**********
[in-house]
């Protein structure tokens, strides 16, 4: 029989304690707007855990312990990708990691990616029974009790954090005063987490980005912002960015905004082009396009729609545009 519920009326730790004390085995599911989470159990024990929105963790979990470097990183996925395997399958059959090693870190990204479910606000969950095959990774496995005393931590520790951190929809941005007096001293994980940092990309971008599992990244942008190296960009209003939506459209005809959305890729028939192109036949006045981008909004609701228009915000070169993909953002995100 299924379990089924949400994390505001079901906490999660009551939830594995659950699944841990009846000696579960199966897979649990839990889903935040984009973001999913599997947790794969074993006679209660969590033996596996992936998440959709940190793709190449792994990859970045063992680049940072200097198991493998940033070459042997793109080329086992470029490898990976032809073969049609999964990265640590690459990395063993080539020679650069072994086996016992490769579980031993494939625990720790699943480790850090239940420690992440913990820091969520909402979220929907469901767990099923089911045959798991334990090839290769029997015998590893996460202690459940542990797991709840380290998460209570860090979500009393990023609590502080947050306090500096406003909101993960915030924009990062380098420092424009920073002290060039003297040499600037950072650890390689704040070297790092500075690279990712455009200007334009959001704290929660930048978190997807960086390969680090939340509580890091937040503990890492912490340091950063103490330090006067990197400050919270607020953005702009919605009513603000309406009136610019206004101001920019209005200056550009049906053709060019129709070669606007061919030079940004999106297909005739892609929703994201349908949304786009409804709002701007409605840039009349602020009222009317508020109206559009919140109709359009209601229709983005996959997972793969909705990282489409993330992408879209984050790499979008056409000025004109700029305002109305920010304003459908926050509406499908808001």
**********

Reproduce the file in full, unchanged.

[in-house]
């Protein structure tokens, strides 16, 4: 029989304690707007855990312990990708990691990616029974009790954090005063987490980005912002960015905004082009396009729609545009 519920009326730790004390085995599911989470159990024990929105963790979990470097990183996925395997399958059959090693870190990204479910606000969950095959990774496995005393931590520790951190929809941005007096001293994980940092990309971008599992990244942008190296960009209003939506459209005809959305890729028939192109036949006045981008909004609701228009915000070169993909953002995100 299924379990089924949400994390505001079901906490999660009551939830594995659950699944841990009846000696579960199966897979649990839990889903935040984009973001999913599997947790794969074993006679209660969590033996596996992936998440959709940190793709190449792994990859970045063992680049940072200097198991493998940033070459042997793109080329086992470029490898990976032809073969049609999964990265640590690459990395063993080539020679650069072994086996016992490769579980031993494939625990720790699943480790850090239940420690992440913990820091969520909402979220929907469901767990099923089911045959798991334990090839290769029997015998590893996460202690459940542990797991709840380290998460209570860090979500009393990023609590502080947050306090500096406003909101993960915030924009990062380098420092424009920073002290060039003297040499600037950072650890390689704040070297790092500075690279990712455009200007334009959001704290929660930048978190997807960086390969680090939340509580890091937040503990890492912490340091950063103490330090006067990197400050919270607020953005702009919605009513603000309406009136610019206004101001920019209005200056550009049906053709060019129709070669606007061919030079940004999106297909005739892609929703994201349908949304786009409804709002701007409605840039009349602020009222009317508020109206559009919140109709359009209601229709983005996959997972793969909705990282489409993330992408879209984050790499979008056409000025004109700029305002109305920010304003459908926050509406499908808001």